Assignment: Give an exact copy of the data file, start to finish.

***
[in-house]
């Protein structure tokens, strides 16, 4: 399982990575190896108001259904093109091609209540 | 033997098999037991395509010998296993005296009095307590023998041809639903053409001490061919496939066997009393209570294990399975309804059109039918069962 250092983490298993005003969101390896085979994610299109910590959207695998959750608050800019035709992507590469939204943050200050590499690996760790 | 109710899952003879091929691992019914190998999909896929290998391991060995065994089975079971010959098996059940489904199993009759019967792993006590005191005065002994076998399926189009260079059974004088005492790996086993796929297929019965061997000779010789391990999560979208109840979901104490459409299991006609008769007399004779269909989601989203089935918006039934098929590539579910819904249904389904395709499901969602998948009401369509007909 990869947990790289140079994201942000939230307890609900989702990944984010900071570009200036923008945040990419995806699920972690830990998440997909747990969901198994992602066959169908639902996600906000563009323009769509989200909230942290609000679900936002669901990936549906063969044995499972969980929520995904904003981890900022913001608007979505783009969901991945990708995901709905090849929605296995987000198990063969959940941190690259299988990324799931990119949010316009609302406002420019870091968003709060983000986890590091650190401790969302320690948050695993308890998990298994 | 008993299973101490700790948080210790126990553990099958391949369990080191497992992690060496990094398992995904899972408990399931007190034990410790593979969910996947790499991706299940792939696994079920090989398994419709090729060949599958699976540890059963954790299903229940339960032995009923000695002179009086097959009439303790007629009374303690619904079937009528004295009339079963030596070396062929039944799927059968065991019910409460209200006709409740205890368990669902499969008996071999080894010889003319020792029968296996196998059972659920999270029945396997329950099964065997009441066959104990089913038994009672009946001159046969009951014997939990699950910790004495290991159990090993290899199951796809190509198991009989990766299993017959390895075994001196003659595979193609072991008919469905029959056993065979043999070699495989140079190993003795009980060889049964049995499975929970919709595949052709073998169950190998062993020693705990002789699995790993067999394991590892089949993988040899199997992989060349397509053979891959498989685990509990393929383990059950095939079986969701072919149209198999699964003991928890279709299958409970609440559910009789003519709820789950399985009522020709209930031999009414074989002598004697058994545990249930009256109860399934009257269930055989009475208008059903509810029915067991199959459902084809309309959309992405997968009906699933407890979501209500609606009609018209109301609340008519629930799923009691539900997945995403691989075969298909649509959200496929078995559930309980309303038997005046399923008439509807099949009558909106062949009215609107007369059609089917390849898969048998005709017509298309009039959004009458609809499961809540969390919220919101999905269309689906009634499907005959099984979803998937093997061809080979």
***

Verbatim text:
[in-house]
């Protein structure tokens, strides 16, 4: 399982990575190896108001259904093109091609209540 | 033997098999037991395509010998296993005296009095307590023998041809639903053409001490061919496939066997009393209570294990399975309804059109039918069962 250092983490298993005003969101390896085979994610299109910590959207695998959750608050800019035709992507590469939204943050200050590499690996760790 | 109710899952003879091929691992019914190998999909896929290998391991060995065994089975079971010959098996059940489904199993009759019967792993006590005191005065002994076998399926189009260079059974004088005492790996086993796929297929019965061997000779010789391990999560979208109840979901104490459409299991006609008769007399004779269909989601989203089935918006039934098929590539579910819904249904389904395709499901969602998948009401369509007909 990869947990790289140079994201942000939230307890609900989702990944984010900071570009200036923008945040990419995806699920972690830990998440997909747990969901198994992602066959169908639902996600906000563009323009769509989200909230942290609000679900936002669901990936549906063969044995499972969980929520995904904003981890900022913001608007979505783009969901991945990708995901709905090849929605296995987000198990063969959940941190690259299988990324799931990119949010316009609302406002420019870091968003709060983000986890590091650190401790969302320690948050695993308890998990298994 | 008993299973101490700790948080210790126990553990099958391949369990080191497992992690060496990094398992995904899972408990399931007190034990410790593979969910996947790499991706299940792939696994079920090989398994419709090729060949599958699976540890059963954790299903229940339960032995009923000695002179009086097959009439303790007629009374303690619904079937009528004295009339079963030596070396062929039944799927059968065991019910409460209200006709409740205890368990669902499969008996071999080894010889003319020792029968296996196998059972659920999270029945396997329950099964065997009441066959104990089913038994009672009946001159046969009951014997939990699950910790004495290991159990090993290899199951796809190509198991009989990766299993017959390895075994001196003659595979193609072991008919469905029959056993065979043999070699495989140079190993003795009980060889049964049995499975929970919709595949052709073998169950190998062993020693705990002789699995790993067999394991590892089949993988040899199997992989060349397509053979891959498989685990509990393929383990059950095939079986969701072919149209198999699964003991928890279709299958409970609440559910009789003519709820789950399985009522020709209930031999009414074989002598004697058994545990249930009256109860399934009257269930055989009475208008059903509810029915067991199959459902084809309309959309992405997968009906699933407890979501209500609606009609018209109301609340008519629930799923009691539900997945995403691989075969298909649509959200496929078995559930309980309303038997005046399923008439509807099949009558909106062949009215609107007369059609089917390849898969048998005709017509298309009039959004009458609809499961809540969390919220919101999905269309689906009634499907005959099984979803998937093997061809080979």